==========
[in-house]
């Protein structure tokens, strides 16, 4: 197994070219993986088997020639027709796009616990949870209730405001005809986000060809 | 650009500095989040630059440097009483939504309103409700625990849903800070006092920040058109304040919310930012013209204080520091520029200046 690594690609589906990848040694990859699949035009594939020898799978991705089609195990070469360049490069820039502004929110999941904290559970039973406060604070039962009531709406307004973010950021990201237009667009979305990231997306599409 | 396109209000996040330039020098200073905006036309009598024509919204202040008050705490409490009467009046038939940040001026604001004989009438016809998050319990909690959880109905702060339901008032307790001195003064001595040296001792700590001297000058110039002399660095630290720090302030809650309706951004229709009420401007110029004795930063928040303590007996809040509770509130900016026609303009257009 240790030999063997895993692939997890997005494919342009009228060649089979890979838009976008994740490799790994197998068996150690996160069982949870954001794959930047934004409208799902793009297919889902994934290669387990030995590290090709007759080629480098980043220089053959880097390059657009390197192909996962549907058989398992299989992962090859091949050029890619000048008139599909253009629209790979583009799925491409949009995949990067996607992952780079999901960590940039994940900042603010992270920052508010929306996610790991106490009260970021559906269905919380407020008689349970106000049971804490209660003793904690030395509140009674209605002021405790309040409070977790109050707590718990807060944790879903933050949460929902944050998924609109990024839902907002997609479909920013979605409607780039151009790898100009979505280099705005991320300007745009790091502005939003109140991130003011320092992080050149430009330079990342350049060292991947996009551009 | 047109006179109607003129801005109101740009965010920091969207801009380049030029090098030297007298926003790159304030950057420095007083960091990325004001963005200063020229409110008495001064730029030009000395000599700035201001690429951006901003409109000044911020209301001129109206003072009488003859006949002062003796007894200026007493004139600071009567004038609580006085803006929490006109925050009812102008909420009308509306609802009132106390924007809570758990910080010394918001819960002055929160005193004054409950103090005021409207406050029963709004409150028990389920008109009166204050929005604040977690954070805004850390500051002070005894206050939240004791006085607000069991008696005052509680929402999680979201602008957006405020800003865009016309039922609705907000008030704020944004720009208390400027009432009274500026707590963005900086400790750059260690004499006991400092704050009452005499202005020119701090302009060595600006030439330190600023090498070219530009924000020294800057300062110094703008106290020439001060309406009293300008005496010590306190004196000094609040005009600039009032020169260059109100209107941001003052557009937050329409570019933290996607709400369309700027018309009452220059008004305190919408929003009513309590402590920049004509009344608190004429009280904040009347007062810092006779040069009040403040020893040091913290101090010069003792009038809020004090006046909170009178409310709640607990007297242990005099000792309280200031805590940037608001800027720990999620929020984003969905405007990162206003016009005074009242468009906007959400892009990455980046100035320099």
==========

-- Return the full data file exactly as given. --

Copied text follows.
[in-house]
């Protein structure tokens, strides 16, 4: 197994070219993986088997020639027709796009616990949870209730405001005809986000060809 | 650009500095989040630059440097009483939504309103409700625990849903800070006092920040058109304040919310930012013209204080520091520029200046 690594690609589906990848040694990859699949035009594939020898799978991705089609195990070469360049490069820039502004929110999941904290559970039973406060604070039962009531709406307004973010950021990201237009667009979305990231997306599409 | 396109209000996040330039020098200073905006036309009598024509919204202040008050705490409490009467009046038939940040001026604001004989009438016809998050319990909690959880109905702060339901008032307790001195003064001595040296001792700590001297000058110039002399660095630290720090302030809650309706951004229709009420401007110029004795930063928040303590007996809040509770509130900016026609303009257009 240790030999063997895993692939997890997005494919342009009228060649089979890979838009976008994740490799790994197998068996150690996160069982949870954001794959930047934004409208799902793009297919889902994934290669387990030995590290090709007759080629480098980043220089053959880097390059657009390197192909996962549907058989398992299989992962090859091949050029890619000048008139599909253009629209790979583009799925491409949009995949990067996607992952780079999901960590940039994940900042603010992270920052508010929306996610790991106490009260970021559906269905919380407020008689349970106000049971804490209660003793904690030395509140009674209605002021405790309040409070977790109050707590718990807060944790879903933050949460929902944050998924609109990024839902907002997609479909920013979605409607780039151009790898100009979505280099705005991320300007745009790091502005939003109140991130003011320092992080050149430009330079990342350049060292991947996009551009 | 047109006179109607003129801005109101740009965010920091969207801009380049030029090098030297007298926003790159304030950057420095007083960091990325004001963005200063020229409110008495001064730029030009000395000599700035201001690429951006901003409109000044911020209301001129109206003072009488003859006949002062003796007894200026007493004139600071009567004038609580006085803006929490006109925050009812102008909420009308509306609802009132106390924007809570758990910080010394918001819960002055929160005193004054409950103090005021409207406050029963709004409150028990389920008109009166204050929005604040977690954070805004850390500051002070005894206050939240004791006085607000069991008696005052509680929402999680979201602008957006405020800003865009016309039922609705907000008030704020944004720009208390400027009432009274500026707590963005900086400790750059260690004499006991400092704050009452005499202005020119701090302009060595600006030439330190600023090498070219530009924000020294800057300062110094703008106290020439001060309406009293300008005496010590306190004196000094609040005009600039009032020169260059109100209107941001003052557009937050329409570019933290996607709400369309700027018309009452220059008004305190919408929003009513309590402590920049004509009344608190004429009280904040009347007062810092006779040069009040403040020893040091913290101090010069003792009038809020004090006046909170009178409310709640607990007297242990005099000792309280200031805590940037608001800027720990999620929020984003969905405007990162206003016009005074009242468009906007959400892009990455980046100035320099």